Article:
Virginia Republican Open to Marijuana Decriminalization
Shockwaves were set off in the Virginia political world Wednesday as a top Republican lawmaker suggests it's time for the General Assembly to consider decriminalizing marijuana.
State Senate majority leader Tommy Norment says he has had a change of heart. He recently said in Norfolk, "it's absolutely crazy that we continue to lock people up for possession of a modest amount of marijuana."
Decriminalization generally means that the criminal penalty of possessing pot is reduced, more like treating it as a traffic offense. Norment also said he's concerned about the stigma people experience from a criminal record over marijuana.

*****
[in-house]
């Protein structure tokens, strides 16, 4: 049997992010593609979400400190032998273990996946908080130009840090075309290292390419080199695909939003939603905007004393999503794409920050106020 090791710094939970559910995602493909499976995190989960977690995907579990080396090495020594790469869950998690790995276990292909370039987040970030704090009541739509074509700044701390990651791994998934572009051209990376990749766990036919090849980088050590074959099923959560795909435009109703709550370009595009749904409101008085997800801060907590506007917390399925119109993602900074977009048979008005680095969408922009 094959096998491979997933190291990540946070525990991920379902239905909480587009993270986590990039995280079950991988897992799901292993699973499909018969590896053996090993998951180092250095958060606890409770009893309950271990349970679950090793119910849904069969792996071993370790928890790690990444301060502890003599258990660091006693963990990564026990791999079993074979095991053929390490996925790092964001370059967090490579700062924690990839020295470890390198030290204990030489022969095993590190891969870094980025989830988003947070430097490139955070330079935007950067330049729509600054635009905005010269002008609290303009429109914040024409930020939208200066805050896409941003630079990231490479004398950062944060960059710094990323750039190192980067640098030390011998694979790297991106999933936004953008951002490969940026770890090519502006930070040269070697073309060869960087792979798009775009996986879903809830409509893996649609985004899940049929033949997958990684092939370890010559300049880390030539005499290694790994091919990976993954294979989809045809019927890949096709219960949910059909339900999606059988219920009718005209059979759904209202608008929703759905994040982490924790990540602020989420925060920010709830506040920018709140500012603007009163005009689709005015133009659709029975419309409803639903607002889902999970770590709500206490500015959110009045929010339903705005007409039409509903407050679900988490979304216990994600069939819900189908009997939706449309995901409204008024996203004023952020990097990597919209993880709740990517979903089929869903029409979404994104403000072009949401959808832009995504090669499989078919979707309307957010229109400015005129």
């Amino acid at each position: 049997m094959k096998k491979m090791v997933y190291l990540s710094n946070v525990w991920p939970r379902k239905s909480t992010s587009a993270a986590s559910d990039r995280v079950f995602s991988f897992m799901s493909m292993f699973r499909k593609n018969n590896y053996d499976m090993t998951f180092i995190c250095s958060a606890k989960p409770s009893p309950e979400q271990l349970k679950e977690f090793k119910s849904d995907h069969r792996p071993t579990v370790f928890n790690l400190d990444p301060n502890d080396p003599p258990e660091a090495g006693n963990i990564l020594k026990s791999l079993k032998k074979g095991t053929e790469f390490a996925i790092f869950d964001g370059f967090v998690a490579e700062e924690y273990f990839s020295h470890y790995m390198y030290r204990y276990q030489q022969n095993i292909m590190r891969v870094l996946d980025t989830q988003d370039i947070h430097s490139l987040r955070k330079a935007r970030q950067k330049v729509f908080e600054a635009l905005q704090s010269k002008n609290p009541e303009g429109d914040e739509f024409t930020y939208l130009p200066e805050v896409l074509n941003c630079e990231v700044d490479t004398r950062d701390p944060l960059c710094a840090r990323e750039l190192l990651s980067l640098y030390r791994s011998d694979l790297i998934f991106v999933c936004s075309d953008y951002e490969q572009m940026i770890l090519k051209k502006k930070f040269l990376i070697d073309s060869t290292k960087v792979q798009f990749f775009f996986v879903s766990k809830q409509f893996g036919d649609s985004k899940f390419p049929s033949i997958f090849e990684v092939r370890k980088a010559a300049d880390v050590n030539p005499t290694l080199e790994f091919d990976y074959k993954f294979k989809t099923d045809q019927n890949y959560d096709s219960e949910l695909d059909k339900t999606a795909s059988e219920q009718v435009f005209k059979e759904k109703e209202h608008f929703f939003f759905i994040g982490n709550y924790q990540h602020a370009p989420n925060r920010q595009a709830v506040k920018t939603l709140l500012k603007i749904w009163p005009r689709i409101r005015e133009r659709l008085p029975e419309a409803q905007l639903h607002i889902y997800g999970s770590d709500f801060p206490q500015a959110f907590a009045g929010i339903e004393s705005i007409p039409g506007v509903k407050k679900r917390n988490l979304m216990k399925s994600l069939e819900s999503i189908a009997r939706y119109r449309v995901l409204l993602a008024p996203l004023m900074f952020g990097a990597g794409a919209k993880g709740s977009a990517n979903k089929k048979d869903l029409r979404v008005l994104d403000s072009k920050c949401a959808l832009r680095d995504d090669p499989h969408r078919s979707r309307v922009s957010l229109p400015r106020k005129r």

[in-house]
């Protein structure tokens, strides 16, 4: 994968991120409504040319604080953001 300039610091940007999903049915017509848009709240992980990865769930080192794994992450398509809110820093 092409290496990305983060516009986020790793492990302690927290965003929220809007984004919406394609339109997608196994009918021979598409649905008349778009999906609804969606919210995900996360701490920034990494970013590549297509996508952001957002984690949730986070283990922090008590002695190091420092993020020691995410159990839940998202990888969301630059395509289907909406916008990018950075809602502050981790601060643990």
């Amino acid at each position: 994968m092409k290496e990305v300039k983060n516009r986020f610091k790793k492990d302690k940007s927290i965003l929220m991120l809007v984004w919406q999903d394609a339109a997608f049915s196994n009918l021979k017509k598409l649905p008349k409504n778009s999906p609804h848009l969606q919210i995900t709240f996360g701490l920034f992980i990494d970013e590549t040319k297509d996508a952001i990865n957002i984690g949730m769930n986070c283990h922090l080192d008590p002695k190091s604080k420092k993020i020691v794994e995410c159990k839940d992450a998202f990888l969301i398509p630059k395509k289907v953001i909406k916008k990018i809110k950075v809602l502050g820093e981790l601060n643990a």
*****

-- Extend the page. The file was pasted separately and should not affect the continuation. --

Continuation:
While he doesn't foresee much traction next legislative session, he says he will ask the Virginia Crime Commission to study the issue and consider a bill for 2018.
Advocates of reforming marijuana laws in Virginia welcomed Norment's comments.
"A surprise seeing it come from a conservative lawmaker, however Senator Norment clearly stated that he's been exposed to data and as an attorney, he was willing to objectively view it and it certainly changed his mind," said Jenn Michelle Pedini, the executive director at Virginia NORML.
Virginia NORML, a marijuana policy reform organization, is also hoping to see lawmakers finalize a bill that would set up a regulatory framework for cannabis oil production.
The General Assembly already approved severe epilepsy patients and caretakers to have a legal defense if they're questioned about using medical marijuana oil for treatment.
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